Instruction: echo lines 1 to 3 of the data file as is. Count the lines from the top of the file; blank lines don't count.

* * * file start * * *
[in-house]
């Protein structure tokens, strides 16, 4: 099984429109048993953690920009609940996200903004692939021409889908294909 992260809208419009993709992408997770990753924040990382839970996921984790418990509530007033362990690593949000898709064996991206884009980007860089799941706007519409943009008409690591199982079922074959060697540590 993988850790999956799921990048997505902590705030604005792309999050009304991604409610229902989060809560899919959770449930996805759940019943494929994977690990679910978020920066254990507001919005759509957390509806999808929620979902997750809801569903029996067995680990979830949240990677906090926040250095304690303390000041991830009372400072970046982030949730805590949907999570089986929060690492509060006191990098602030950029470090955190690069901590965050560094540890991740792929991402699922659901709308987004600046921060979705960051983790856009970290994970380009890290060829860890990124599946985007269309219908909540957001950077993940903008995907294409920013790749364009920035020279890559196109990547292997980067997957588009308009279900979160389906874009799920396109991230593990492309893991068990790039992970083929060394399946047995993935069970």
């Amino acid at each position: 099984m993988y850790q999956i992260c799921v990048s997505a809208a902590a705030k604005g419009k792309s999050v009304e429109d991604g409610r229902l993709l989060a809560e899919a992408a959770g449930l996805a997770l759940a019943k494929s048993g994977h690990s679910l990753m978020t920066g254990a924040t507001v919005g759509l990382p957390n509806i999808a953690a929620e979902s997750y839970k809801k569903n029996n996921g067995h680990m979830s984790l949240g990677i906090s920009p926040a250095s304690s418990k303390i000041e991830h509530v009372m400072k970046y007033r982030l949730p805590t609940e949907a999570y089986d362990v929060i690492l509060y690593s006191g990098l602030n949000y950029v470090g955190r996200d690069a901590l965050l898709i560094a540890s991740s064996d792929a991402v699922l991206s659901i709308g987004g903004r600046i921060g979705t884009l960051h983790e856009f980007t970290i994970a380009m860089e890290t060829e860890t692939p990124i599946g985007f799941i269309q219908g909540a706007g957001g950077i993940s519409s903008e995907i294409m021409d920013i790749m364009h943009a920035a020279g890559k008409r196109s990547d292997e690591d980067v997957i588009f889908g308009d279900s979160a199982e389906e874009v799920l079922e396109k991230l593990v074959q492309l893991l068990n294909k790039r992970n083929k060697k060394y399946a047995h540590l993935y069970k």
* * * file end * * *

[in-house]
């Protein structure tokens, strides 16, 4: 099984429109048993953690920009609940996200903004692939021409889908294909 992260809208419009993709992408997770990753924040990382839970996921984790418990509530007033362990690593949000898709064996991206884009980007860089799941706007519409943009008409690591199982079922074959060697540590 993988850790999956799921990048997505902590705030604005792309999050009304991604409610229902989060809560899919959770449930996805759940019943494929994977690990679910978020920066254990507001919005759509957390509806999808929620979902997750809801569903029996067995680990979830949240990677906090926040250095304690303390000041991830009372400072970046982030949730805590949907999570089986929060690492509060006191990098602030950029470090955190690069901590965050560094540890991740792929991402699922659901709308987004600046921060979705960051983790856009970290994970380009890290060829860890990124599946985007269309219908909540957001950077993940903008995907294409920013790749364009920035020279890559196109990547292997980067997957588009308009279900979160389906874009799920396109991230593990492309893991068990790039992970083929060394399946047995993935069970």
């Amino acid at each position: 099984m993988y850790q999956i992260c799921v990048s997505a809208a902590a705030k604005g419009k792309s999050v009304e429109d991604g409610r229902l993709l989060a809560e899919a992408a959770g449930l996805a997770l759940a019943k494929s048993g994977h690990s679910l990753m978020t920066g254990a924040t507001v919005g759509l990382p957390n509806i999808a953690a929620e979902s997750y839970k809801k569903n029996n996921g067995h680990m979830s984790l949240g990677i906090s920009p926040a250095s304690s418990k303390i000041e991830h509530v009372m400072k970046y007033r982030l949730p805590t609940e949907a999570y089986d362990v929060i690492l509060y690593s006191g990098l602030n949000y950029v470090g955190r996200d690069a901590l965050l898709i560094a540890s991740s064996d792929a991402v699922l991206s659901i709308g987004g903004r600046i921060g979705t884009l960051h983790e856009f980007t970290i994970a380009m860089e890290t060829e860890t692939p990124i599946g985007f799941i269309q219908g909540a706007g957001g950077i993940s519409s903008e995907i294409m021409d920013i790749m364009h943009a920035a020279g890559k008409r196109s990547d292997e690591d980067v997957i588009f889908g308009d279900s979160a199982e389906e874009v799920l079922e396109k991230l593990v074959q492309l893991l068990n294909k790039r992970n083929k060697k060394y399946a047995h540590l993935y069970k």